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The Hour: A Cocktail Manifesto by Bernard…

The Hour: A Cocktail Manifesto (1948)

by Bernard DeVoto

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A wonderful homage to the cocktail hour, martinis, and whiskey. A little dated, but still delightful! ( )
1 vote tloeffler | May 13, 2014 |
This is a series of four essays by the noted historian about cocktails and the cocktail hour. For DeVoto, the Martini and whiskey (bourbon and rye) are the pinnacle of American achievement, and the Martini and whiskey slug are the only two cocktails. (He'll allow you to make an Old Fashioned for a demanding guest, but no Manhattans; and don't get him started on rum.)

It's very much a product of its time, and I don't agree with any of his assertions (I happen to enjoy Manhattans and Scotch), but the writing is so amusing that I can't help but love the book. I'm pretty sure I could find a great quote on just about every page. It's a slim volume that shouldn't take more than an hour or two to read. A must-have for readers of good food writing. ( )
  wjohnston | Feb 1, 2014 |
Delightful book. Even though he insults rum right and left, as well as many other drinks, DeVoto makes you feel like one of the chosen by sharing his view of the cocktail hour.

I've won a copy of this book on First Reads and it sounds highly entertaining. ( )
  Athenable | Jan 10, 2014 |
I picked this up on vacation because it looked amusing. And there were a few hilarious lines but most of it was sexist or boring or both. DeVoto believed in only one cocktail, the gin martini, and everything else is anathema. There, now you needn't read it. ( )
  satyridae | Apr 5, 2013 |
Shaking your head over “martinis” which are mere sugary cocktails in martini glasses? Or worse yet, *gasping* in horror over belly shots? Looking forward to that first civilized sip of whiskey as you put a harried work day to an end? I highly recommend the intoxicating writing of Bernard Devoto’s “The Hours: A Cocktail Manifesto.” Originally published in 1948, this slim volume, now in reprint (with an excellent forward by Daniel Handler), is an absolute delight.

A Pulitzer Prize and National Book Award winner, Mark Twain expert, writer for many years for Harper’s Magazine, and a curmudgeon to the core, Devoto has crafted an elegant paean to “the violet hour,” “an hour of diminishing, of slowing down, of quieting” to sip a gin martini – one of only two cocktails he countenances (the other a slug of whiskey.) Discussing his favorites, Devoto is truly rhapsodic – “art’s sunburst of imagined delight becoming real” – and offers suggestions for the place (“a martini is a city dweller, a metropolitan”) as well as what to hum as one mixes the first batch (“neither barbershop nor jazz, between the choir and the glee club.”)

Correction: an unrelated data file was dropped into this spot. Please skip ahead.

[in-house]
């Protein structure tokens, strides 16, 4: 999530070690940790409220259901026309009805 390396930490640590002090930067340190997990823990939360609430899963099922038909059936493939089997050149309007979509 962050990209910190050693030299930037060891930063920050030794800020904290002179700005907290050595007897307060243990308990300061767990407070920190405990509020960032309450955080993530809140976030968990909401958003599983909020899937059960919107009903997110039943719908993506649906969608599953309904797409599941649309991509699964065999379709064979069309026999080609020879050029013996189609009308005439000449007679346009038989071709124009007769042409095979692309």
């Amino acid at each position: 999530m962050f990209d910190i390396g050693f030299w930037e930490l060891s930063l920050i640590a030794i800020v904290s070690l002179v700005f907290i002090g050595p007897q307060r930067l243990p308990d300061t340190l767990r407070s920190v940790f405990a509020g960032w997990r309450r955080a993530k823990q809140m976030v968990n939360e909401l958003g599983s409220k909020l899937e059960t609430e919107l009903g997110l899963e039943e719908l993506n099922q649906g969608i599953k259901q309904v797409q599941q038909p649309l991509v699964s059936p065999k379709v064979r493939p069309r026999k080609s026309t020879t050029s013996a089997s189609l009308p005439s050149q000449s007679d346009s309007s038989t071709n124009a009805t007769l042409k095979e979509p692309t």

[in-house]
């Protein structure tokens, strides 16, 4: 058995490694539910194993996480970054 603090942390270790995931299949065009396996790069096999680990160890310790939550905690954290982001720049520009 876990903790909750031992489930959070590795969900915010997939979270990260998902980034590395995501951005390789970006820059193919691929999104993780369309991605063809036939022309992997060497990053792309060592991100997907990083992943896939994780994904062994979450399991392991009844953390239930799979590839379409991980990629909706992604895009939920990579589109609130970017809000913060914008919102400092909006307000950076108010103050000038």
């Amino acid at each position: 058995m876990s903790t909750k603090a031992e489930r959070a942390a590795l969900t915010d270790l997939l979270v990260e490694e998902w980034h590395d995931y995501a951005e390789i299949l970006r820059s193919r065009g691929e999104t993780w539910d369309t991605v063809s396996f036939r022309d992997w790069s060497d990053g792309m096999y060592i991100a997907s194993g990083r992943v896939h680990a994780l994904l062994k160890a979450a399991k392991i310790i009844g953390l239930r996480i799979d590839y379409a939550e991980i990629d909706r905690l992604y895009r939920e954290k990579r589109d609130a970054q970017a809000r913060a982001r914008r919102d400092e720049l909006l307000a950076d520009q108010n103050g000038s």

Equally quotable is his skewering of his dislikes: “Nothing can be done with people who put olives in martinis, presumably because in some desolate childhood hour someone refused them a pickle;” “Hot drinks are for people who have had skiing accidents, though it is an open question whether anyone who skis is worth giving liquor to or his life worth saving;” or on the topic of Daiquiris –“Mainly it is drunk as all sweet liquors are, in a regressive fantasy, a sad hope of regaining childhood’s joy at the soda fountain.”

Some question the extent to which this is satire. Bernard Devoto’s wife, Avis, was a good friend of Julia Child. I am in the midst of reading the women’s correspondence in "As always, Julia," Joan Reardon, editor. Upon first meeting, Julia won Bernard’s admiration after drinking down two or three of his martinis without turning a hair. On the other hand, Avis notes that Bernard is quite the oenophile, being very good at the parlor game of identifying the vineyard and the year. I believe The Hour was written in good fun. You’ll have as much fun or more when you read it. ( )
  michigantrumpet | Jan 31, 2011 |
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